Queen Elizabeth II died peacefully on Sept. 8 at the age of 96, her family confirmed in a statement. “The King and The Queen Consort will remain at Balmoral this evening and will return to London tomorrow,” the statement continued. The news led to an outpouring of responses from royals and celebrities around the world. If you got to know the royal family (as many viewers did) through the Emmy-winning Netflix series The Crown, you may be wondering: How will The Crown deal with the Queen’s death?
The show doesn’t claim to be a completely accurate retelling of Queen Elizabeth II and her family’s lives, of course. A Netflix spokesperson once told Variety it’s “a work of fiction that’s broadly based on historical events.” But it does try to get close with the help of “a dozen exceptionally bright researchers, script editors and historians,” showrunner Peter Morgan told The Hollywood Reporter.
In other words, an event as significant as Queen Elizabeth II’s death would definitely be explored in detail by The Crown — if the show had plans to cover this portion of history, that is. However, Morgan never intended for The Crown to get so close to the modern era. “I try to keep focused on history and not the present day,” he told The Hollywood Reporter. “I like to make sure there is at least a generation between the events I’m writing about and what’s going on all around me.”
The Crown Season 5, which debuts in November, will reportedly include the death of Princess Diana, which happened in 1997 — and Season 6 will reach as far as the early aughts, according to Deadline. The sixth and final season “will not bring us any closer to present day,” Morgan reiterated to the outlet. “It will simply enable us to cover the same period in greater detail.”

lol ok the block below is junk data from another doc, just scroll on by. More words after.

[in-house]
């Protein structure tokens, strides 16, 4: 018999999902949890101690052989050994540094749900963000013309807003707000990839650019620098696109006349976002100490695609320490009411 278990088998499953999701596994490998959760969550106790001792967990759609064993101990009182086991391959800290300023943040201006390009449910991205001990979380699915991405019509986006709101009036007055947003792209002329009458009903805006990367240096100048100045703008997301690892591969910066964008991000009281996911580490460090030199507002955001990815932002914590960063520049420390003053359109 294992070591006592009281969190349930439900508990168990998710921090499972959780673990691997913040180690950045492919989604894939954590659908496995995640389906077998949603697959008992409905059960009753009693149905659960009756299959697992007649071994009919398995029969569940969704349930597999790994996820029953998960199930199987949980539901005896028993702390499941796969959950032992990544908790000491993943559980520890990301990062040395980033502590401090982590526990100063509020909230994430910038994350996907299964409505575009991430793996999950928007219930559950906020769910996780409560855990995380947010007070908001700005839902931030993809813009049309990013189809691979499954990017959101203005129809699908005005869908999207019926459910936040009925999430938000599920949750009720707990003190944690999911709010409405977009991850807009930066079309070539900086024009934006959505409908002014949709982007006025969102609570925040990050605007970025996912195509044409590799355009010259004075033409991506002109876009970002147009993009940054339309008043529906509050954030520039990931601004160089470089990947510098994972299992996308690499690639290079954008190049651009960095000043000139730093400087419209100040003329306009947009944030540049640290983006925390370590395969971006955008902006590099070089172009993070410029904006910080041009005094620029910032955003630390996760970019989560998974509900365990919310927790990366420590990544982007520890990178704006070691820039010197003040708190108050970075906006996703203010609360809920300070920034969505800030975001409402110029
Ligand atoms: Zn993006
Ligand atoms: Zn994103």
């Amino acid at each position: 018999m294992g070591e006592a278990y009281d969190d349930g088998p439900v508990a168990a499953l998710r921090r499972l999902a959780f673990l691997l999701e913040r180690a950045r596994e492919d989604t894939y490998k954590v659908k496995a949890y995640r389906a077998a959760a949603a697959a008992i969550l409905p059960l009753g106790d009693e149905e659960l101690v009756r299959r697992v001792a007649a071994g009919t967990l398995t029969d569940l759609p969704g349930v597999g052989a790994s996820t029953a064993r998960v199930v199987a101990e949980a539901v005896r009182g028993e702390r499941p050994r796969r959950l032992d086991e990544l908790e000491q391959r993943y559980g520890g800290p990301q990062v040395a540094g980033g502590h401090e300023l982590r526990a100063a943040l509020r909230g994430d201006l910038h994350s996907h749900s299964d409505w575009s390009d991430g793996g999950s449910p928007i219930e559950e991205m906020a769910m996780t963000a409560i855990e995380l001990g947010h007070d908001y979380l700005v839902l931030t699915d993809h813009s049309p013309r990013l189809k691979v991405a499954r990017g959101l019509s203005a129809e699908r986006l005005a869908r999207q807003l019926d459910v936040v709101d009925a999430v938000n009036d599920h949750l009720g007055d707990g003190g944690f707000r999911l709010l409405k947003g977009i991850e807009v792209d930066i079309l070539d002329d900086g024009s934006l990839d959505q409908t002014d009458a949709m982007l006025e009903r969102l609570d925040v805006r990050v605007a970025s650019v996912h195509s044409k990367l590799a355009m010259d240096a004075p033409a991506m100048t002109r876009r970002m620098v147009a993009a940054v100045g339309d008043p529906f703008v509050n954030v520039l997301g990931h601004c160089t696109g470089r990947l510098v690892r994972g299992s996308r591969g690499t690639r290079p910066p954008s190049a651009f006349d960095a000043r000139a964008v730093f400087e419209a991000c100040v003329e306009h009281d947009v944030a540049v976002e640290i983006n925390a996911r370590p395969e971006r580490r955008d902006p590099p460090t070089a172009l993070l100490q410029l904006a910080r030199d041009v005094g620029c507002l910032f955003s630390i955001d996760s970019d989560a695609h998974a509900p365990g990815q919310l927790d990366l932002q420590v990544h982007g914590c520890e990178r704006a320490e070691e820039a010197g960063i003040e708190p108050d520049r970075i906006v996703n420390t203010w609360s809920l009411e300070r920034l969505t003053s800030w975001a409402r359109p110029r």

While you can be sure that Morgan isn’t rushing to make any edits or script changes, The Crown may still be affected by Queen Elizabeth II’s death in a major way. A source recently told The New York Post that the show has its “own version of Operation London Bridge,” referencing the protocol (which was discussed in The Crown) of what should happen after the monarch dies. “This is particularly pertinent for if we are filming,” the source added. “Filming will shut down immediately if we are in production, for at least a week. There would also be lots of discussion about when to restart.”
This indeed seems to be the plan for filming Season 6, as Morgan told Deadline in a Sept. 8 email. “The Crown is a love letter to her and I’ve nothing to add for now, just silence and respect,” he wrote. “I expect we will stop filming out of respect too.”
Even though Season 5 is just two months away, The Crown’s reported Operation London Bridge could feasibly include other changes, too, like postponing the season premiere out of respect for the royal family. It wouldn’t be the first time a project related to the royals has been pushed back for this reason. Last year, for example, Netflix indefinitely postponed the premiere of the U.K. Channel 5 documentary, Diana: The Interview That Shocked The World, following the death of Prince Philip — and today, the doc is not streaming on Netflix. Granted, this was not a Netflix original like The Crown is, but it still shows that the streamer treads carefully when the royal family is involved.